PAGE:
An investigative reporter for BuzzFeed News says she uncovered rampant abuse, including allegations of torture and murder, at a now-defunct Catholic orphanage in Vermont. She also claims the abuse was widespread in similar facilities across the entire United States.
The in-depth report comes from Christine Kenneally describes a horrific situation at St. Joseph’s Orphanage in Burlington, Vermont, including anecdotes involving nuns physically abusing kids and — in one case — ordering older boys to “rape” a younger boy named Joseph.
At a reunion for “survivors” of St. Joseph’s, several former residents shared their stories. Among the victims were Sally Dale, who reportedly went into the orphanage at age two and didn’t leave for another 20 years, and a man by the name of Joseph Barquin.
It had been a dark and terrifying place run by an order of nuns called the Sisters of Providence. Barquin recalled a girl who was thrown down stairs, and he remembered the thin lines of blood that trickled out of her nose and ear afterward. He saw a little boy shaken into uncomprehending shock. He saw other children beaten over and over.
A nun at St. Joseph’s had dragged Barquin into an anteroom under the stairs and forcefully fondled him, and then she cut him with something very sharp. He didn’t know what it was; he just remembered that there was blood everywhere.
Sally remembered him saying that a nun told a group of older boys to rape him.
Then one woman spoke about how nuns wiped her face in her own vomit, and Sally started to remember that the same thing had happened to her. She could hear the voice of one sister telling her, after she threw up her food, You will not be this stubborn! You will sit and you will eat it.
Sally, who tried to sue the church that owned the facility in the 1990s but didn’t get very far, was just the beginning. In addition to the stories of several former victims at the orphanage, Kenneally says she’s heard similar ones throughout the U.S.
While many have praised Kenneally’s article, others have criticized it. Bishop Christopher Coyne admitted that abuses took place there and apologized on behalf of the Church, but also described the more serious allegations — including murder — as “urban myth.” Some have even likened the story to those involving the so-called “Satanic daycares,” which were commonly assailed in the 1980s before it was discovered that most of the stories were motivated by hysteria and the faulty nature of human memory.The reporter was questioned on this point by NPR’s Ari Shapiro:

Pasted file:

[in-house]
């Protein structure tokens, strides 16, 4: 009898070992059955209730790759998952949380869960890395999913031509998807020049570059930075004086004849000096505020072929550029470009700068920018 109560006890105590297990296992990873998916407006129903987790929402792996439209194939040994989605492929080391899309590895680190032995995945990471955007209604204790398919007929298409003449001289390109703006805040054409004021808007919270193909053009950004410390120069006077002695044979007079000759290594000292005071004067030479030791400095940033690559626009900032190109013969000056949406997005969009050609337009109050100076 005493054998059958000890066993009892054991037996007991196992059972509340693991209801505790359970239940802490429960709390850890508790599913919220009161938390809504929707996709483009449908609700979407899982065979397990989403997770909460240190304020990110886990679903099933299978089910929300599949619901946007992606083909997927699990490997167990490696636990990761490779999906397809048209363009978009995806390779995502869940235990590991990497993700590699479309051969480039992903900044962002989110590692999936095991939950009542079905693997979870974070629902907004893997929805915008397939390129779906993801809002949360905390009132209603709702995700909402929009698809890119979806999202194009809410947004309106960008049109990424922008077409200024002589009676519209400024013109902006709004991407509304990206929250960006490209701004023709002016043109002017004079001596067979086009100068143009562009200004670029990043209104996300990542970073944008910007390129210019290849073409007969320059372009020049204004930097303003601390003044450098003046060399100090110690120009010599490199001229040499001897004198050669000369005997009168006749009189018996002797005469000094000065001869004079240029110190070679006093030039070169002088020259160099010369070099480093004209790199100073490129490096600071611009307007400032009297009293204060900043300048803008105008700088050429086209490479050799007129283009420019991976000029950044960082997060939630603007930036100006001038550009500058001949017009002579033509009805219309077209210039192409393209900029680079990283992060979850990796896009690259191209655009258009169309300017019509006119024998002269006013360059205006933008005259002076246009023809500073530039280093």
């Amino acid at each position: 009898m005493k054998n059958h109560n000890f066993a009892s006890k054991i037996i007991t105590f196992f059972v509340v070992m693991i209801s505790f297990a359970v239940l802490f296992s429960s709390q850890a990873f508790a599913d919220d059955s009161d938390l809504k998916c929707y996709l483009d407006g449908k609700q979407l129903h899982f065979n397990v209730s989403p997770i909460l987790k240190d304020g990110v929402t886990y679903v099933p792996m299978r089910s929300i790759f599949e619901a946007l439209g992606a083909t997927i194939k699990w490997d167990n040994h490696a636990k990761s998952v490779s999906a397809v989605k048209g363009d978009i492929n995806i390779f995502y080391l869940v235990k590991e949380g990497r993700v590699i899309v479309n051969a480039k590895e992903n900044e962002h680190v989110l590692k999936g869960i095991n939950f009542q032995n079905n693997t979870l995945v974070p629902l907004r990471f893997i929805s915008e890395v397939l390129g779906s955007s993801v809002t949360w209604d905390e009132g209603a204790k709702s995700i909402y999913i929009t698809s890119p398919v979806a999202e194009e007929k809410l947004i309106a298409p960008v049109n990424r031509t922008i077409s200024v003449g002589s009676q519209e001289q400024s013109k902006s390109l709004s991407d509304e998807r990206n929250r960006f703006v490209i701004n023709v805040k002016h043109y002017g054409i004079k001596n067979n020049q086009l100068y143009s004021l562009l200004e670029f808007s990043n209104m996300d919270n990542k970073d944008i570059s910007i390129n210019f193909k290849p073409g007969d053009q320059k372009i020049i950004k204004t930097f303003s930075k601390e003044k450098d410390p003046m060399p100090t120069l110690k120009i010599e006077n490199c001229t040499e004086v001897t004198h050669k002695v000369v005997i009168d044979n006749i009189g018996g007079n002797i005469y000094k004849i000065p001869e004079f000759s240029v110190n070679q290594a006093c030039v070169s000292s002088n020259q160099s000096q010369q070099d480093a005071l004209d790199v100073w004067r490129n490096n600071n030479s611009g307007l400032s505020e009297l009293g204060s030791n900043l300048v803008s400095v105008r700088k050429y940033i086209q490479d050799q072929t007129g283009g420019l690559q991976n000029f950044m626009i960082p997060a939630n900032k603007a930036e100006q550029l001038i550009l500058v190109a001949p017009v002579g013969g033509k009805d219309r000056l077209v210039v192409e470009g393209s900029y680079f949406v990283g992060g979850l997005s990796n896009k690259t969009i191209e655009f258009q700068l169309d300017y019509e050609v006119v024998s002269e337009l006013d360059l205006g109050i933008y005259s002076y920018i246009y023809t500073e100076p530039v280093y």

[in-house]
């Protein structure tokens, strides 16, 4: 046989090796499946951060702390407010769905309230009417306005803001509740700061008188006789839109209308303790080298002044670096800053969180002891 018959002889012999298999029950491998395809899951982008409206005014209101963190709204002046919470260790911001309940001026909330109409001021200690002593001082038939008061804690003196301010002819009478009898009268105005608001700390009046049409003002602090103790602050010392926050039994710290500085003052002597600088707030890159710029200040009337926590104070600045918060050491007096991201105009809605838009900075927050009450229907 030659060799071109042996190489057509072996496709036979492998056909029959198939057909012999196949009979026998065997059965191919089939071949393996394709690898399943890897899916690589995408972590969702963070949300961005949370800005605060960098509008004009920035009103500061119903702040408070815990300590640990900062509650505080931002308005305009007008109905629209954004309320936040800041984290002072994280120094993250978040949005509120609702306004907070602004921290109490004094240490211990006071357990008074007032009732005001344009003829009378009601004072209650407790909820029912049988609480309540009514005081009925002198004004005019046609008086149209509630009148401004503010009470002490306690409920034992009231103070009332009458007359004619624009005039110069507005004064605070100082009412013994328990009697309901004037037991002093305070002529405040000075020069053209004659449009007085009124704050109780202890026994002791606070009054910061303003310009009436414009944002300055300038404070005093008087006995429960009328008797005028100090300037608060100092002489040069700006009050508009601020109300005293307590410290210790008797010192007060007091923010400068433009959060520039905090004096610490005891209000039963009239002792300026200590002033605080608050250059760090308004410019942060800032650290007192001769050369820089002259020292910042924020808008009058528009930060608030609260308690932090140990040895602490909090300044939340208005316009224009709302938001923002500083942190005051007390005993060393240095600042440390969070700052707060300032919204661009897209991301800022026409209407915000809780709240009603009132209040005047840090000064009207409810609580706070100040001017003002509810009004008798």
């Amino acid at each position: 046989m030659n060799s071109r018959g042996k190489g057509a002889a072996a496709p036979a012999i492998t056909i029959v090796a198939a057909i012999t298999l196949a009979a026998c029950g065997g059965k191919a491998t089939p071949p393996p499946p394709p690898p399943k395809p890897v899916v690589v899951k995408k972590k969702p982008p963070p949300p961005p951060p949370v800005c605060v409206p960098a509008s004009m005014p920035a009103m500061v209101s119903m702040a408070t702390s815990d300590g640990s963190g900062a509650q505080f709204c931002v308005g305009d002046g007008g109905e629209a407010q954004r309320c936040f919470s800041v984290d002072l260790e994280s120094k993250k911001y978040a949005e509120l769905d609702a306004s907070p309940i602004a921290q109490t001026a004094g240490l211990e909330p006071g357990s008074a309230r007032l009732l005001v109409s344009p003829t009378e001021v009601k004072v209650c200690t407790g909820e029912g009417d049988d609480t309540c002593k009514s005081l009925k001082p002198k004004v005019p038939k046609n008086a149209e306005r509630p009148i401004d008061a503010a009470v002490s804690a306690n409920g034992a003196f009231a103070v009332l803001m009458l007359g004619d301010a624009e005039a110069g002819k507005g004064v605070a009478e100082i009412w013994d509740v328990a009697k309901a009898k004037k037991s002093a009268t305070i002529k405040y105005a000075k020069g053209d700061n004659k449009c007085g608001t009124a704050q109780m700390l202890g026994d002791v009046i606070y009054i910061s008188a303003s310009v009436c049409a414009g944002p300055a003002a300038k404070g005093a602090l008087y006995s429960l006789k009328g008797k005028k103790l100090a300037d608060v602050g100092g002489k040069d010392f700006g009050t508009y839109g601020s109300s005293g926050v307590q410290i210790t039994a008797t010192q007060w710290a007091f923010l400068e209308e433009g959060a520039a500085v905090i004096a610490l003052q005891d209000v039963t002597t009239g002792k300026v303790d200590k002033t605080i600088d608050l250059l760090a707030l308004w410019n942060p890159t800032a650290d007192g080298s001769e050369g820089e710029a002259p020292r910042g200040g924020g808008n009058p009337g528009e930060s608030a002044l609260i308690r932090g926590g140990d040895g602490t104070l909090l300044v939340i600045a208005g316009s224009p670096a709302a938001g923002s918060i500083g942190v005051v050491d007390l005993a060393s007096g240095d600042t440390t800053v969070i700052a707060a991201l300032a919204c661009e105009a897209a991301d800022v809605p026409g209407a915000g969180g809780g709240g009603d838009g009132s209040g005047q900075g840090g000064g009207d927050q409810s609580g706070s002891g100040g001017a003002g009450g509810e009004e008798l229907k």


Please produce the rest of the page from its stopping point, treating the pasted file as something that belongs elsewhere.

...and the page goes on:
SHAPIRO: You write that some-5 million children likely passed through orphanages in the U.S. in the 20th century alone. This orphanage in Vermont closed in the 1970s. But how likely do you think it is that the kind of abuse you documented at this one place happened at other orphanages in other parts of the country?
KENNEALLY: Yes, I know that it happened at other orphanages in other parts of the country. I talked to people across the country who had had similar experiences. And just 150 miles away in Albany in upstate New York in the 1990s, exactly the same kind of story erupted. People came forward and talked about what happened to them. Some people refused to believe them. In the Albany case, there was a police investigation. And there are similar stories and similar trials, or attempts to get a trial, across the country.
SHAPIRO: I know the Catholic Diocese gave you a very general statement expressing regret if anyone was abused, saying that nothing can be changed that happened in the past. More recently, the local station WCAX spoke with Bishop Christopher Coyne, who said scandalous abuses did take place at the orphanage. He apologized on behalf of the church.
But he described your reporting as sensational and said the accusations of murder are urban myth. He asked, if any of this occurred, why did no one come forward, and why was nothing done about it? How do you respond to that?
KENNEALLY: Well, I think, firstly, that that acknowledgement and apology is incredibly important. And I think it’s a very important beginning, and I hope that there’s a lot more of that to come.
But I will also encourage the bishop to read the article because it’s literally about children either trying to report these awful events when they happened, or it explores, in a lot of detail, about the way that these children, who were essentially a captive population inside an orphanage, were unable to be heard in that system.
We probably will never know how true all the specifics are, or how widespread the problem is. That’s the thing about abuse: Some victims don’t realize it’s happening and some are afraid to report it even when they do. For now, we should listen to those who are speaking and consider our own responses to the Church on their behalf.